Kim Jong Un’s sister shakes hands with South Korean leader in show...

Kim Jong Un’s sister shakes hands with South Korean leader in show of unity at Olympics ceremony


In an extraordinary and unexpected show of unity, North and South Korean officials have sat side by side at the opening ceremony of the 2018 Winter Olympics in Pyeongchang.

Kim Yo Jong, the sister of North Korea’s leader, Kim Jong Un, shook hands with South Korean president Moon Jae-in while they watched an elaborate show of light, sound and human performance at the Olympic Stadium in Pyeongchang which aimed to tell the epic story of the whole of Korea.

US vice president Mike Pence sat a row ahead of Ms Kim and the North’s nominal head of state, Kim Yong Nam, as they watched the games begin – officials from two nations that many worry are on the brink of nuclear conflict.

The opening ceremony took place before a world watching the Games not only for their athletic significance and global spectacle, but for clues about what the political future of the peninsula could hold. A delegation from North Korea, dressed in identical garb, watched from an upper deck of the stadium.

Then began the Olympic tradition that takes place at every Games – the march of athletes from the world’s many nations, which took place during freezing temperatures and biting winds.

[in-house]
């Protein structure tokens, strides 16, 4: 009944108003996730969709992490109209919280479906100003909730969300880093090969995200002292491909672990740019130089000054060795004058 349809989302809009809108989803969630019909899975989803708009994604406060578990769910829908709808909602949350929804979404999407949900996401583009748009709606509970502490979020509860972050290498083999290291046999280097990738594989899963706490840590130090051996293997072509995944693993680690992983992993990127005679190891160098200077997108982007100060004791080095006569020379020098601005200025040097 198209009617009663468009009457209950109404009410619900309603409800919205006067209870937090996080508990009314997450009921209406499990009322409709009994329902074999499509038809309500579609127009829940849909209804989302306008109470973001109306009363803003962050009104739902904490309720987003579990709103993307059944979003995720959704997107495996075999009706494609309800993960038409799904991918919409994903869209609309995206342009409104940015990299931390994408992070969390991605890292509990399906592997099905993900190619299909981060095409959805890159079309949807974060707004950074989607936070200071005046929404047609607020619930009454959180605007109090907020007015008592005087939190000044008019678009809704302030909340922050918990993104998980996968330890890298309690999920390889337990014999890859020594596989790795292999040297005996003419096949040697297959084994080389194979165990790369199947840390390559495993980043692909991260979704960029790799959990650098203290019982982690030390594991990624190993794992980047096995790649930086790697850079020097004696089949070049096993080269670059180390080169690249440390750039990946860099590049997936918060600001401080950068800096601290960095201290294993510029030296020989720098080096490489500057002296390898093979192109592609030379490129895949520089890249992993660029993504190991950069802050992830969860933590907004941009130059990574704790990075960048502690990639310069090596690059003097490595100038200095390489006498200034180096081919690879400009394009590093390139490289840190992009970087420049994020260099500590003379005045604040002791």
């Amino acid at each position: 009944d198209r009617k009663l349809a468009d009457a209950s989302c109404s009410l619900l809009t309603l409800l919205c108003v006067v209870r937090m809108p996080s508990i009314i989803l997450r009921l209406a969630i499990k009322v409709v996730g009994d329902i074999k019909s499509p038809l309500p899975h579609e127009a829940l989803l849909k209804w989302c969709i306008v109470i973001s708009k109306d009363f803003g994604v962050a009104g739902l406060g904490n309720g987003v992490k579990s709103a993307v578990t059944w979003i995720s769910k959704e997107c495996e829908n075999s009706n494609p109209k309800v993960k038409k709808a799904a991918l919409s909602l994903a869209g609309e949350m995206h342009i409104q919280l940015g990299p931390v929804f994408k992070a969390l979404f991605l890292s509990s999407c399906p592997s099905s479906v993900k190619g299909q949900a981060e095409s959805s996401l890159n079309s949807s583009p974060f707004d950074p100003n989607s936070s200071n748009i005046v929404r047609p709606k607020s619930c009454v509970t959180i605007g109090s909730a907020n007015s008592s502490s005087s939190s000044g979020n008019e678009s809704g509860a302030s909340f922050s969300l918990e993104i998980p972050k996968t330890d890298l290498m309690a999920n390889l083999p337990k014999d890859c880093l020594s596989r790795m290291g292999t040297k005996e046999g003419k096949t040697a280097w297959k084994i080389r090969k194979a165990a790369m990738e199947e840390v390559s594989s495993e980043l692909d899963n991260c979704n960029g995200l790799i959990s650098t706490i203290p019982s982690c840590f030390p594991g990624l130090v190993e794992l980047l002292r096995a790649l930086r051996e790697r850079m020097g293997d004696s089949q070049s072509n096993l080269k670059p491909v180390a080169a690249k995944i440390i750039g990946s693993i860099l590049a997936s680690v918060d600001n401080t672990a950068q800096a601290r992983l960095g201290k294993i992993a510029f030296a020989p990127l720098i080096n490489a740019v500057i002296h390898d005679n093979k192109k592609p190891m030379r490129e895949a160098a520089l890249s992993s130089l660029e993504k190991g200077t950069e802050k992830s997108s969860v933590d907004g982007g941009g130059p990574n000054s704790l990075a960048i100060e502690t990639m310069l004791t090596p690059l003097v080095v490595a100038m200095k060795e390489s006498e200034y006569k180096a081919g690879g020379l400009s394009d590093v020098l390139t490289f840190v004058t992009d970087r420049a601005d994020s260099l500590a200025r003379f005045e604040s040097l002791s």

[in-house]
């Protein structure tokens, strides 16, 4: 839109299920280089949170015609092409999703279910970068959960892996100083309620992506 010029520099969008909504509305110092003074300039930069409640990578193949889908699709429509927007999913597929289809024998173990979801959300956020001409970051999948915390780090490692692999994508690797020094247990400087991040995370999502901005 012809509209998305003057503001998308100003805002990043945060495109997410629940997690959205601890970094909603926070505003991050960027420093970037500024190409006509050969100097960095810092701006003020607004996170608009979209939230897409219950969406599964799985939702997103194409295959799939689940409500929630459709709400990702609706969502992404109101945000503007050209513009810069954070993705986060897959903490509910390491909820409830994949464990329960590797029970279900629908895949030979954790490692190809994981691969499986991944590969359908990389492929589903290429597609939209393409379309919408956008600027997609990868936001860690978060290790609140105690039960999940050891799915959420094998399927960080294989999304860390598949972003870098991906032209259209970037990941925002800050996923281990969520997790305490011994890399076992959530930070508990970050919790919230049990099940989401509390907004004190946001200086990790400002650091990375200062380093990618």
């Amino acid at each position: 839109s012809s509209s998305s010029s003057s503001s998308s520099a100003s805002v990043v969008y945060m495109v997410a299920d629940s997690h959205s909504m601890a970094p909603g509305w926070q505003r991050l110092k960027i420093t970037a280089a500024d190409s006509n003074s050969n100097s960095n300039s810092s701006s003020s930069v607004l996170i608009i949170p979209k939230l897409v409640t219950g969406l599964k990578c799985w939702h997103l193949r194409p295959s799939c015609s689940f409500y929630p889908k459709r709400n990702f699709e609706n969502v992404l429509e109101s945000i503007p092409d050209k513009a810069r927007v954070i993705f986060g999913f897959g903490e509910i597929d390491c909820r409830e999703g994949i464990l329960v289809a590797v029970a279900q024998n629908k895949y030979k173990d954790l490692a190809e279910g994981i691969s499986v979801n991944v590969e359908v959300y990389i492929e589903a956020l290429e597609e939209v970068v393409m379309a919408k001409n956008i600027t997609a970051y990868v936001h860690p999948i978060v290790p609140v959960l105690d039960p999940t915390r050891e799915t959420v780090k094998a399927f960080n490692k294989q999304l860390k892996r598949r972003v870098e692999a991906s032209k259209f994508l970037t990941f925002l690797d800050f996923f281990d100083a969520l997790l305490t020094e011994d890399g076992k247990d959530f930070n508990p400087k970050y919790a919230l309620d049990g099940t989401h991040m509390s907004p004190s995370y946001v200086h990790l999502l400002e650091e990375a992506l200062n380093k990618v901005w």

Performances displayed the sweep of Korean history and culture. Members of a delegation from North Korea, part of an extraordinary Olympics partnership between the two Korean rivals, watched from high in the stadium a performance called “The Land of Peace”, and also watched past South Korean athletes parade a large southern flag.

After a chaotic year of nuclear war threats and missile tests from the North, it was a striking visual moment. There was a palpable excitement in this isolated, rugged mountain town, as one of the poorest, coldest and most disgruntled parts of an otherwise prosperous South Korea kicked off two weeks of winter sports, Olympic spectacle and, perhaps, reconciliation between the North and South.

The rival Koreas, flirting with war just weeks ago, are suddenly making overtures toward the no-longer-quite-so-absurd notion of cooperation. Mr Moon said at a reception ahead of the ceremony: “Athletes from the two Koreas will work together for victory, and that will resonate with and be remembered in the hearts of people around the world as a sign of peace.”

The North has sent nearly 500 people to the Pyeongchang Games including officials, athletes, artists and cheerleaders after the Koreas agreed to a series of conciliatory gestures to mark the event.
More than 2,900 athletes from 92 countries will compete, making it the biggest Winter Olympics to date.

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